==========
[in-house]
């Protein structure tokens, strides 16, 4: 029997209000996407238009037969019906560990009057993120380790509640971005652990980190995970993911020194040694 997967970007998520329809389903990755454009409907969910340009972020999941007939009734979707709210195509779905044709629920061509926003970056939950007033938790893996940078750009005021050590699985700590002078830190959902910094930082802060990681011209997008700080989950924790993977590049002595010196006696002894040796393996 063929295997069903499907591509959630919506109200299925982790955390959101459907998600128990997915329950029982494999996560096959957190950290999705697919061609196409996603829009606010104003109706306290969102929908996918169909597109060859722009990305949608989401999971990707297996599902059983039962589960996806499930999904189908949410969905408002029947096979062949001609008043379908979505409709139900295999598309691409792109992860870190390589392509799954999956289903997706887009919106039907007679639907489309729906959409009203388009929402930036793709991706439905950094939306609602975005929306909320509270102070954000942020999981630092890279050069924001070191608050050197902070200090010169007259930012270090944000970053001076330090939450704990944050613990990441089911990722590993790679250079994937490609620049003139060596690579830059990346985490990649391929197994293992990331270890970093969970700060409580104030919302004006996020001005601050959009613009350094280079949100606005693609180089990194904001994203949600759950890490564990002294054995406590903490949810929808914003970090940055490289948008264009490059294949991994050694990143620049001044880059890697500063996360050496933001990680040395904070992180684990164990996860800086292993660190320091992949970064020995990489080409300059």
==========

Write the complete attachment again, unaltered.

[in-house]
């Protein structure tokens, strides 16, 4: 029997209000996407238009037969019906560990009057993120380790509640971005652990980190995970993911020194040694 997967970007998520329809389903990755454009409907969910340009972020999941007939009734979707709210195509779905044709629920061509926003970056939950007033938790893996940078750009005021050590699985700590002078830190959902910094930082802060990681011209997008700080989950924790993977590049002595010196006696002894040796393996 063929295997069903499907591509959630919506109200299925982790955390959101459907998600128990997915329950029982494999996560096959957190950290999705697919061609196409996603829009606010104003109706306290969102929908996918169909597109060859722009990305949608989401999971990707297996599902059983039962589960996806499930999904189908949410969905408002029947096979062949001609008043379908979505409709139900295999598309691409792109992860870190390589392509799954999956289903997706887009919106039907007679639907489309729906959409009203388009929402930036793709991706439905950094939306609602975005929306909320509270102070954000942020999981630092890279050069924001070191608050050197902070200090010169007259930012270090944000970053001076330090939450704990944050613990990441089911990722590993790679250079994937490609620049003139060596690579830059990346985490990649391929197994293992990331270890970093969970700060409580104030919302004006996020001005601050959009613009350094280079949100606005693609180089990194904001994203949600759950890490564990002294054995406590903490949810929808914003970090940055490289948008264009490059294949991994050694990143620049001044880059890697500063996360050496933001990680040395904070992180684990164990996860800086292993660190320091992949970064020995990489080409300059």